Woking Cycle Users Group are petitioning for shared use of the footway on the A245. Normally this is a iffy option but pedestrians along this busy narrow high-speed road are uncommon so this is a useful initiative which we might want to use when venturing south of the Thames.
Support out neighbours : here
Meet Barnes Green by the pond 10.30.
We head over Hammersmith Bridge and make our way to Hyde Park the Mall and probably the Strand to join the updated Cycle Superhighway 2 towards Bow before diverting through Victoria Park to to Olympic Park for lunch – probably in the velodrome.
On the way home we cut across to the improved CSH 3 to Tower Gateway where we get onto the East-West superhighway to Westminster and so back to Barnes.
Just 2 of us met up at Barnes. The Superhigways are now open and reasonably well used on a Sunday – lots of “Boris Bikes”. Pity we don’t get to see one in Richmond. The velodrome cafe does provide sandwiches.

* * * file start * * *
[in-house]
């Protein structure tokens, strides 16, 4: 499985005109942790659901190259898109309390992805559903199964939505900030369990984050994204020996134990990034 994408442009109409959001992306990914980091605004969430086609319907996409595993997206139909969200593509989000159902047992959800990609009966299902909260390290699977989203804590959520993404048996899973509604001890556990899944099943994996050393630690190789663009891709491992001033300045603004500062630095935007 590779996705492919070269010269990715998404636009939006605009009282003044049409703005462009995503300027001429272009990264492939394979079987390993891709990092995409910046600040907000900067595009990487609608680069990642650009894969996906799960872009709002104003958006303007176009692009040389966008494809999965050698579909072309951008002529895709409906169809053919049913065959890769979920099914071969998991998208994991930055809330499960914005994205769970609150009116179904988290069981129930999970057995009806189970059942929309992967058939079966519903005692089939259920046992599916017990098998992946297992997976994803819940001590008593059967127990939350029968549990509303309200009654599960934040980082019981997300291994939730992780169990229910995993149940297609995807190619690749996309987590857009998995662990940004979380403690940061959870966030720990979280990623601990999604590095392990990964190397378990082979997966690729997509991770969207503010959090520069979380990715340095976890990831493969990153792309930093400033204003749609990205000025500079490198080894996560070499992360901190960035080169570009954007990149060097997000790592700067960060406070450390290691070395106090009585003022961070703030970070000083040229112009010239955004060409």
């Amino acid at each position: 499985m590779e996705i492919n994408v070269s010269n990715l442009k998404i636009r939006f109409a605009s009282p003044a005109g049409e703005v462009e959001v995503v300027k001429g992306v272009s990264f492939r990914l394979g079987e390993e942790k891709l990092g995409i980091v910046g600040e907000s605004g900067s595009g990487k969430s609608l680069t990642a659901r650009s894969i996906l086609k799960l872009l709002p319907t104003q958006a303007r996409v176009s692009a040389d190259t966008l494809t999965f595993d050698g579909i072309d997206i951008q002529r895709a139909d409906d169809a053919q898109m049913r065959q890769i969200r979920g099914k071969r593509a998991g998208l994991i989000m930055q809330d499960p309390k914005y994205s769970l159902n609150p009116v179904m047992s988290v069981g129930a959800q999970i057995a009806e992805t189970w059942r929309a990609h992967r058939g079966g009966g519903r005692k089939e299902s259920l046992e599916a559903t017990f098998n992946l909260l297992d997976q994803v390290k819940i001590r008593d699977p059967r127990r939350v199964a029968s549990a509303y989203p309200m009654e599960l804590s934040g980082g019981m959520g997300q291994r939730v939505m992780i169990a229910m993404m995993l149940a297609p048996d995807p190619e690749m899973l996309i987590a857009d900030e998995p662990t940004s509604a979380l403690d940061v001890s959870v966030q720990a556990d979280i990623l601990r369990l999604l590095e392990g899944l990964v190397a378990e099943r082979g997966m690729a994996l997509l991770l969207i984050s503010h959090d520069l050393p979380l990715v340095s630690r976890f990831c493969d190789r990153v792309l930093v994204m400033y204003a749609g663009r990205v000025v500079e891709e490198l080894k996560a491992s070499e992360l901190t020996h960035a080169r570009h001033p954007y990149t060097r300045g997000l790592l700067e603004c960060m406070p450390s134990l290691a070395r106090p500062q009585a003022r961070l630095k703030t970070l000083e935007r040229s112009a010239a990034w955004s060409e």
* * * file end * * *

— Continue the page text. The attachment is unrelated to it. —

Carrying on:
Meet Twickenham riverside 10.15
We head South via Kingston and Tolworth before heading away from the traffic along the Hogsmill and then through Horton Country Park and Ashstead Common. Emerging in Leatherhead we pass through the Mole gap before climbing to Norbury Park – Southern England’s best approximation to an alpine meadow. A Track takes us to Brockets Farm for lunch and our return journey features a foot/cycle bridge across the Mole , Oxstead Common and Claygate woods. 37 miles with a serious hill. This has been done on a fixer but not-over-narrow tyres would be comfortable.
If you are thinking of coming please let me know ; Paul – email@example.com